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From the streets: Russian voices on the election
December 4, 2011 / 1:24 PM / 6 years ago

From the streets: Russian voices on the election

MOSCOW (Reuters) - Following are comments from Russians across the world’s biggest country as they voted in Sunday’s parliamentary election.

Tamara Alexandrovna, pensioner, Moscow:

”I voted against United Russia to support some kind of opposition in the country. I’ve seen a one-party system and we cannot go back to that.

“As far as Putin goes, I’ll vote for him in March because he brought order to Russia during the years he was in power.”

Valentina, 73, pensioner, Moscow:

“I voted for United Russia ... Why? I don’t really know. We are already used to Putin and Medvedev.”

Pyotr, 20, journalism student, Moscow:

Voted for liberal Yabloko party because he wants “real qualitative reforms. They are a real alternative, so they are more interesting. Although we don’t agree with all of their program, of all the candidates they are the closest to us.” .

Yekaterina Makarova, 24, event manager, Yekaterinburg:

“It is time for something to change so I am going to vote for (Vladimir Zhirinovsky’s nationalist party) LDPR. So far this seems to be the only party that can resist United Russia.”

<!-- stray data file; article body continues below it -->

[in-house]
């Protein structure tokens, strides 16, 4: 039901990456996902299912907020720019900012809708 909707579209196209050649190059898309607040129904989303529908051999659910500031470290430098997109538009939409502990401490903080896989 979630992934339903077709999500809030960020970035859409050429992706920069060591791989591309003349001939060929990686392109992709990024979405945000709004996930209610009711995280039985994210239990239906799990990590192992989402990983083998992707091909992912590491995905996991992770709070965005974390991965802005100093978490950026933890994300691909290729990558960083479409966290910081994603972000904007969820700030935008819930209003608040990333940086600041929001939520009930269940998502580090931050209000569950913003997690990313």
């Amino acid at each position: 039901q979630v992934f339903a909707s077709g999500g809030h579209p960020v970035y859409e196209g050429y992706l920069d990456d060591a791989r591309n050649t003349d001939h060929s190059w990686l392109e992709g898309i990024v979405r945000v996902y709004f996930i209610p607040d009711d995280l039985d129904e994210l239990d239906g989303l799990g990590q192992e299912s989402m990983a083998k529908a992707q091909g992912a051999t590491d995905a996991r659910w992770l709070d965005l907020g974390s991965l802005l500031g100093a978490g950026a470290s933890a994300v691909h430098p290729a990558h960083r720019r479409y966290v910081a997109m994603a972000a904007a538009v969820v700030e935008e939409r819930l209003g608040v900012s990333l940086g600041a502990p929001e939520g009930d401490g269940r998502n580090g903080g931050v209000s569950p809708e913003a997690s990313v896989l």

Rasul Usmanov, 56, Grozny:

“I have never voted before, but today I did it to please (Chechen leader) Ramzan (Kadyrov). I voted for United Russia as I know he is in this party, and our future president Putin is in this party.”

Zoya Makhutina, late 60s, pensioner, Moscow:

“I voted for socialism as I am against capitalism. I like that the Just Russia party wants to raise the income tax for the rich.”

Artyom, 22, public relations manager, Moscow:

“I voted for Just Russia. First of all, they will win seats, and second, they are not United Russia.”

Natalia, 50, tailor, St Petersburg:

“I decided to vote for (Grigory Yavlinsky’s liberal party) Yabloko. I know that they won’t get any seats, but I won’t vote for the others, it makes no sense.”

Nikolai, 69, pensioner, Moscow:

“I voted for the Communists for the first time. I am fed up of this mess, this wild capitalism.”

Marina, 32, Grozny:

“I did not go vote because I am not participating in this circus. Such open hypocrisy has never been so blatant.”

Nikolai, 33, customs officer, Vladivostok:

“I support United Russia. I like Putin. He is the strong leader we need in our country.”

Alexander Rybchenko, 52, taxi driver, Yekaterinburg:

“I don’t know whom to vote for, there are no solid people or parties ... They are all swindlers, they all lie, I am not going to the elections, it’s just a farce.”

Vladimir, 34, welder, Moscow:

“I am voting for (LDPR leader Vladimir) Zhirinovsky. I’ve voted for him all my life ... Nothing will change without him.”

Compiled by Reuters reporters across Russia

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